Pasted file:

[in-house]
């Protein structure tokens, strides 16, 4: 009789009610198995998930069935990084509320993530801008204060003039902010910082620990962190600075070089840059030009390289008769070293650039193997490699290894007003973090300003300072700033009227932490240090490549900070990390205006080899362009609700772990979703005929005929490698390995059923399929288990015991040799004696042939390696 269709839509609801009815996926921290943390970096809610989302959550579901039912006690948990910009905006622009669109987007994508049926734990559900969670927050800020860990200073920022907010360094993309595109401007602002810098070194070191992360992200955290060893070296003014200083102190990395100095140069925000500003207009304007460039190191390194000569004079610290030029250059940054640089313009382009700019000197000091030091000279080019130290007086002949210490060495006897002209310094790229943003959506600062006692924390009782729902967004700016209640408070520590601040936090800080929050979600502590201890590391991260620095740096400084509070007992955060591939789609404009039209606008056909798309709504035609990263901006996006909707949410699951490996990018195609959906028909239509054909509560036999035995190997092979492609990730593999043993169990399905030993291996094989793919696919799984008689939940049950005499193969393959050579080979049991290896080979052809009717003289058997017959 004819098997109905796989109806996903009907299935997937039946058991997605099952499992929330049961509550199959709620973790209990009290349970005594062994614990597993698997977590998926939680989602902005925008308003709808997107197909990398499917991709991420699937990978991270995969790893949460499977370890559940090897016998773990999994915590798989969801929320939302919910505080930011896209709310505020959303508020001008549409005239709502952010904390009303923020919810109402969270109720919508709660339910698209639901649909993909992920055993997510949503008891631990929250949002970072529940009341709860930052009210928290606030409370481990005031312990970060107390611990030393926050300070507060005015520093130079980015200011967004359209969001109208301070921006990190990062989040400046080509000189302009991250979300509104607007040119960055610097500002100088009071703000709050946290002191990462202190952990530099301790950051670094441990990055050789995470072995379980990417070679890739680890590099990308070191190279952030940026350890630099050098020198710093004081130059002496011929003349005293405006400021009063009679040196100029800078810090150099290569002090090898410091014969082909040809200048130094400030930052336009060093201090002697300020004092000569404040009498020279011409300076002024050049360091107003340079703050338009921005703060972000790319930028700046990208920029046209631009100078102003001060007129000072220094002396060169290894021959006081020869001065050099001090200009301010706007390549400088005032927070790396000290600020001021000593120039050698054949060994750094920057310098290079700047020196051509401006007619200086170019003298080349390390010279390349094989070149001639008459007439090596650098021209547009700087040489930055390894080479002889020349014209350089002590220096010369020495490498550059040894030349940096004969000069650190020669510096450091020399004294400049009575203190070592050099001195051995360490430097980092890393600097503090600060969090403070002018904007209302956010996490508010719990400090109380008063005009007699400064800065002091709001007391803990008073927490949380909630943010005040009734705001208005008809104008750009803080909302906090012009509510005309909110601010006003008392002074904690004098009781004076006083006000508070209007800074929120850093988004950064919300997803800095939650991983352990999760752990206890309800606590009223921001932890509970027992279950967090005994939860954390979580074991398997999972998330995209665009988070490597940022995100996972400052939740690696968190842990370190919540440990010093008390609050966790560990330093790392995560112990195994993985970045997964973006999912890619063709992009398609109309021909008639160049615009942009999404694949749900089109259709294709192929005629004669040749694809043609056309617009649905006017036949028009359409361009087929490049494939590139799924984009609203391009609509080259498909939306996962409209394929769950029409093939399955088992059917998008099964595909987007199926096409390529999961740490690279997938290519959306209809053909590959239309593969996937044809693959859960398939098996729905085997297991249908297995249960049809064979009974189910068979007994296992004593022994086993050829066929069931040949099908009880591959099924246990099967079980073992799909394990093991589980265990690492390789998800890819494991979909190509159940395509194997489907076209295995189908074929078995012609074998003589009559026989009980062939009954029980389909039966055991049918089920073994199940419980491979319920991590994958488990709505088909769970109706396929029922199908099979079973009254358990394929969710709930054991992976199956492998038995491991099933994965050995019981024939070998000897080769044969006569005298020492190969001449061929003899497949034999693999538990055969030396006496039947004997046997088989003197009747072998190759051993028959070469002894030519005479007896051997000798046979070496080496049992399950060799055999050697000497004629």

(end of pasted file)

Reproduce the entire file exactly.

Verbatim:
[in-house]
């Protein structure tokens, strides 16, 4: 009789009610198995998930069935990084509320993530801008204060003039902010910082620990962190600075070089840059030009390289008769070293650039193997490699290894007003973090300003300072700033009227932490240090490549900070990390205006080899362009609700772990979703005929005929490698390995059923399929288990015991040799004696042939390696 269709839509609801009815996926921290943390970096809610989302959550579901039912006690948990910009905006622009669109987007994508049926734990559900969670927050800020860990200073920022907010360094993309595109401007602002810098070194070191992360992200955290060893070296003014200083102190990395100095140069925000500003207009304007460039190191390194000569004079610290030029250059940054640089313009382009700019000197000091030091000279080019130290007086002949210490060495006897002209310094790229943003959506600062006692924390009782729902967004700016209640408070520590601040936090800080929050979600502590201890590391991260620095740096400084509070007992955060591939789609404009039209606008056909798309709504035609990263901006996006909707949410699951490996990018195609959906028909239509054909509560036999035995190997092979492609990730593999043993169990399905030993291996094989793919696919799984008689939940049950005499193969393959050579080979049991290896080979052809009717003289058997017959 004819098997109905796989109806996903009907299935997937039946058991997605099952499992929330049961509550199959709620973790209990009290349970005594062994614990597993698997977590998926939680989602902005925008308003709808997107197909990398499917991709991420699937990978991270995969790893949460499977370890559940090897016998773990999994915590798989969801929320939302919910505080930011896209709310505020959303508020001008549409005239709502952010904390009303923020919810109402969270109720919508709660339910698209639901649909993909992920055993997510949503008891631990929250949002970072529940009341709860930052009210928290606030409370481990005031312990970060107390611990030393926050300070507060005015520093130079980015200011967004359209969001109208301070921006990190990062989040400046080509000189302009991250979300509104607007040119960055610097500002100088009071703000709050946290002191990462202190952990530099301790950051670094441990990055050789995470072995379980990417070679890739680890590099990308070191190279952030940026350890630099050098020198710093004081130059002496011929003349005293405006400021009063009679040196100029800078810090150099290569002090090898410091014969082909040809200048130094400030930052336009060093201090002697300020004092000569404040009498020279011409300076002024050049360091107003340079703050338009921005703060972000790319930028700046990208920029046209631009100078102003001060007129000072220094002396060169290894021959006081020869001065050099001090200009301010706007390549400088005032927070790396000290600020001021000593120039050698054949060994750094920057310098290079700047020196051509401006007619200086170019003298080349390390010279390349094989070149001639008459007439090596650098021209547009700087040489930055390894080479002889020349014209350089002590220096010369020495490498550059040894030349940096004969000069650190020669510096450091020399004294400049009575203190070592050099001195051995360490430097980092890393600097503090600060969090403070002018904007209302956010996490508010719990400090109380008063005009007699400064800065002091709001007391803990008073927490949380909630943010005040009734705001208005008809104008750009803080909302906090012009509510005309909110601010006003008392002074904690004098009781004076006083006000508070209007800074929120850093988004950064919300997803800095939650991983352990999760752990206890309800606590009223921001932890509970027992279950967090005994939860954390979580074991398997999972998330995209665009988070490597940022995100996972400052939740690696968190842990370190919540440990010093008390609050966790560990330093790392995560112990195994993985970045997964973006999912890619063709992009398609109309021909008639160049615009942009999404694949749900089109259709294709192929005629004669040749694809043609056309617009649905006017036949028009359409361009087929490049494939590139799924984009609203391009609509080259498909939306996962409209394929769950029409093939399955088992059917998008099964595909987007199926096409390529999961740490690279997938290519959306209809053909590959239309593969996937044809693959859960398939098996729905085997297991249908297995249960049809064979009974189910068979007994296992004593022994086993050829066929069931040949099908009880591959099924246990099967079980073992799909394990093991589980265990690492390789998800890819494991979909190509159940395509194997489907076209295995189908074929078995012609074998003589009559026989009980062939009954029980389909039966055991049918089920073994199940419980491979319920991590994958488990709505088909769970109706396929029922199908099979079973009254358990394929969710709930054991992976199956492998038995491991099933994965050995019981024939070998000897080769044969006569005298020492190969001449061929003899497949034999693999538990055969030396006496039947004997046997088989003197009747072998190759051993028959070469002894030519005479007896051997000798046979070496080496049992399950060799055999050697000497004629």